Which is why, whether you’ve ordered a product online or used an online service of some sort, you’ve most likely been prompted to leave a review about your experience. This is because online reviews are the new “word of mouth” marketing.
Therefore, if you sell a product or service, it’s in your best interest that you’re actively seeking online reviews from your customers, and also directly responding to customers who have publicly written about a negative experience with your company.
Here are a few important reasons why:
- Potential customers are researching your company before they buy from you.
And the closer they get to the buying stage, the deeper they will dig. Brands risk losing as many as 22% of customers when just one negative article is found by potential buyers. If three negative articles pop up in a search query, the potential for lost customers increases to 59.2%.
Having four or more negative articles about your brand or product appearing in Google search results and you’re likely to lose 70% of potential customers.
You can (and should) push negative reviews down in the Google search results, by making sure your good reviews significantly outnumber the bad ones.
- Your customers are having conversations about your products, whether you’re there to participate or not.
Like it or not, reviews are here to stay. Unfortunately, they are still unregulated and can be easy to fake. As reviews prove to be an invaluable step in the online buying process, more and more retailers and review sites will need to take a stricter stance on making sure reviewers are legitimate and can be trusted. In fact, Amazon has already begun quietly cracking down on their users who are deemed to be “manipulating product reviews”.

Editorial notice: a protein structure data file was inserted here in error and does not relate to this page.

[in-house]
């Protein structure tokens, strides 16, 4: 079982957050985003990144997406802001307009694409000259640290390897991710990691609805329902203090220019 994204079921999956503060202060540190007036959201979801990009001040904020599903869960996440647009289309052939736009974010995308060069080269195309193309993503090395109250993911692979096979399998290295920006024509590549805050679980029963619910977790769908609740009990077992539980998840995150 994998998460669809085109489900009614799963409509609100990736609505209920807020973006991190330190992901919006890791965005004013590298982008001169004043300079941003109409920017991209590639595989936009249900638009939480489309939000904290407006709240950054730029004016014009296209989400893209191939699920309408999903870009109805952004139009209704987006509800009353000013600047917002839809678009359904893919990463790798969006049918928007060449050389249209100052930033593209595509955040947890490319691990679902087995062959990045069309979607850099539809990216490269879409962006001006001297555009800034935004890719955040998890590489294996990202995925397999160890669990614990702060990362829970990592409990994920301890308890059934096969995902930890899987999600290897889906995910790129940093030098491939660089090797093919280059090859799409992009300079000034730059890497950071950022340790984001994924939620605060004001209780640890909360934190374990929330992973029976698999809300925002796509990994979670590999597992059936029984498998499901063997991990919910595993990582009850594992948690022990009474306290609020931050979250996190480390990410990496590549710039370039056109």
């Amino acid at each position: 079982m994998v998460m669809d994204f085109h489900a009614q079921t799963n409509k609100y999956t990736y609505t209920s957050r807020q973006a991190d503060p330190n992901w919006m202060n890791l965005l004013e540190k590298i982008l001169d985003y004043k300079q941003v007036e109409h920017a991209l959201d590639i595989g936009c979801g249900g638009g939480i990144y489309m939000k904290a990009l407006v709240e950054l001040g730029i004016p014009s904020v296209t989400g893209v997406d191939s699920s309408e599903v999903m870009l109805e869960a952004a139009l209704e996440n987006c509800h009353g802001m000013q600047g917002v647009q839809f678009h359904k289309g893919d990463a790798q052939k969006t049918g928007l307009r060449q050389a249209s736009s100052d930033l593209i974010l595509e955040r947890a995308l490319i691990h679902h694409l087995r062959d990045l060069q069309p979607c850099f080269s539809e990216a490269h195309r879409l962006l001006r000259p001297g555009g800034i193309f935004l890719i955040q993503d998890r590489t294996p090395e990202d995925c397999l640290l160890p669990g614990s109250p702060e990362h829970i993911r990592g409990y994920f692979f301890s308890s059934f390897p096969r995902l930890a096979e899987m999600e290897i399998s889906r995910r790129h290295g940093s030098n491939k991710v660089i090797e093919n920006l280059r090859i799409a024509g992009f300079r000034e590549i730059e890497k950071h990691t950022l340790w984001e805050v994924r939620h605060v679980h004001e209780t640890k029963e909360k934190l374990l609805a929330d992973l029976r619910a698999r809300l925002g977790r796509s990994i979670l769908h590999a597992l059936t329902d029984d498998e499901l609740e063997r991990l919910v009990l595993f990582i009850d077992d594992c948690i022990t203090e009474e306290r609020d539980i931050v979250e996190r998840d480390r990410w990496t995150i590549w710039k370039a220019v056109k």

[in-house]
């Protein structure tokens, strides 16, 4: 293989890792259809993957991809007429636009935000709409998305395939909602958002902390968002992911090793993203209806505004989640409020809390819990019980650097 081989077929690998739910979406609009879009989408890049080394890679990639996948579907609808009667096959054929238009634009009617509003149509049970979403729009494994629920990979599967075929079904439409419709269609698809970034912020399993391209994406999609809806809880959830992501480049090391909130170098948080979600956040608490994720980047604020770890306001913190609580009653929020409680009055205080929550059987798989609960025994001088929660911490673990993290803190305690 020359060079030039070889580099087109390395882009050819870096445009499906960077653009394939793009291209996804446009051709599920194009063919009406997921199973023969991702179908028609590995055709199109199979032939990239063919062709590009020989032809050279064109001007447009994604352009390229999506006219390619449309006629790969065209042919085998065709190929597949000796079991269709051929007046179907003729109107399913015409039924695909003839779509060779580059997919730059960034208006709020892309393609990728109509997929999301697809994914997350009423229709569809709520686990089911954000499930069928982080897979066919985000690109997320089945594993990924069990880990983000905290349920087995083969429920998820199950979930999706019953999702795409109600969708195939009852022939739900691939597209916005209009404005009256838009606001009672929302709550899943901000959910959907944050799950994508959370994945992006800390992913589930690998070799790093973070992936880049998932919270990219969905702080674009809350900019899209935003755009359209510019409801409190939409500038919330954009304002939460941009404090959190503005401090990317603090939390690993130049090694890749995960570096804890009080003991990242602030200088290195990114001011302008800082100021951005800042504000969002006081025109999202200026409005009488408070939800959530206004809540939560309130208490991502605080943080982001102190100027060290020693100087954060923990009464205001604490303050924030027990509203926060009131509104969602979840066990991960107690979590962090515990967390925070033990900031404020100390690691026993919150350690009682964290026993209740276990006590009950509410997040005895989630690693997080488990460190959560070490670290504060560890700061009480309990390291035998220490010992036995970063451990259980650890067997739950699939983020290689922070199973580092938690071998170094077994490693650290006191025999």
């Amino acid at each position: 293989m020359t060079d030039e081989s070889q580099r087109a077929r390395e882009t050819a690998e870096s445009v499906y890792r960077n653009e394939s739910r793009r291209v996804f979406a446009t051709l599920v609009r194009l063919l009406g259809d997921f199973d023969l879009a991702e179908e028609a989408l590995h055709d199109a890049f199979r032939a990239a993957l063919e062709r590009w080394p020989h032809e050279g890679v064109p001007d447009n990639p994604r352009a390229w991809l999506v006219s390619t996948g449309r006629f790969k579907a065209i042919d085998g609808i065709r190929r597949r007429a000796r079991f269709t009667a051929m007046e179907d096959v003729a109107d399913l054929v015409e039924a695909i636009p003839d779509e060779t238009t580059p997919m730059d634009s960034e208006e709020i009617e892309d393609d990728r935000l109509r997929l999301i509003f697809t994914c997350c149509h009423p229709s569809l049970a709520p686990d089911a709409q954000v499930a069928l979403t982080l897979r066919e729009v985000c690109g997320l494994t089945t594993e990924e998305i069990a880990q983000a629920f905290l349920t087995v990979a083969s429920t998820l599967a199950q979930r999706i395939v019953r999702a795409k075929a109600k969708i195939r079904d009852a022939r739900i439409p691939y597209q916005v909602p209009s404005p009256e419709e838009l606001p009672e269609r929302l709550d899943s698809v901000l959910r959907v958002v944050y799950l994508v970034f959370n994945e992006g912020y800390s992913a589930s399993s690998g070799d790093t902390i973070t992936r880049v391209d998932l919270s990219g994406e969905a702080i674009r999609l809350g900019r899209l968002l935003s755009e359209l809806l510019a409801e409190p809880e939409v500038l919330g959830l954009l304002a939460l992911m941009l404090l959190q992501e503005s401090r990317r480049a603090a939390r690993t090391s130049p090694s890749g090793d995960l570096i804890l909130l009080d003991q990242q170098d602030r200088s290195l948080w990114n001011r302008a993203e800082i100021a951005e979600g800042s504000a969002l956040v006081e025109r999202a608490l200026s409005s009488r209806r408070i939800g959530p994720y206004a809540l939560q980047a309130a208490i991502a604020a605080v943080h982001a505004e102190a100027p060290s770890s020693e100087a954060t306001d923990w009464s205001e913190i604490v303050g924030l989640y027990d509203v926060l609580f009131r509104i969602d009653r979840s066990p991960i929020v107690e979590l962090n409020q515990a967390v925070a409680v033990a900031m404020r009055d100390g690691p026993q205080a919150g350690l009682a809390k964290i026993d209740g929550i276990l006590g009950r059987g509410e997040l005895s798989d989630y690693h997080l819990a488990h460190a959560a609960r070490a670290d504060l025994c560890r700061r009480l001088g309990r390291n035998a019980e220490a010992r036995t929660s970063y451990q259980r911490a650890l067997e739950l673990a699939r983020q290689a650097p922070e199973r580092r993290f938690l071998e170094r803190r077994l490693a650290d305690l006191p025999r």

Since studies have shown that consumers are more likely to trust a brand that is active and responsive to customers online, it's in your business' best interests to join the conversation.
- Publicly responding to negative reviews shows potential customers that you care about them.
Let’s face it, even if your company is perfect, you aren’t going to be able to avoid a negative review here and there. It’s what you do with those negative reviews that counts. I reached out to a local company that, through my research for this article, I found was doing an excellent job of responding to their online reviews. Telsco says that responding to customer reviews really gives them “an opportunity to learn and grow”. It also gives their potential customers (i.e. the ones who research the company before they buy) proof that Telsco will in fact care about them and their home security experience.
Another local company that is killing it as far as online customer care; Shaw. In fact, many companies have now taken to Twitter to handle their customer service and complaints.
This is a much better brand PR strategy than simply ignoring bad reviews or disgruntled customers, and hoping they'll go away (pro tip: they won’t).
If you run a business in 2016 and you're not a) asking your customers to review your product or services, and b) responding to reviewers in a caring, professional manner - then you could be missing out on serious revenue potential and the opportunity to bring a voice to your brand.
Editorial Note: This post was shared by a member of the Brand Experience magazine community using our Community Voice tool.
Our website community uses the tool to post articles, thought-leadership reports and analyses, white papers, case studies, blog entries and op-eds, press releases and events about branding, design or marketing. These posts are vetted and edited by our editorial staff for editorial relevance and decorum for branding, design and marketing professionals. Approved and edited content then lives side-by-side with other editorial content. Overtly promotional content is not accepted, but we do have advertising options available for those interested in promoting their services or products.
Do you want to become a contributing author to the BXP website? Click here to learn how you can become a contributing member of the BXP Magazine community.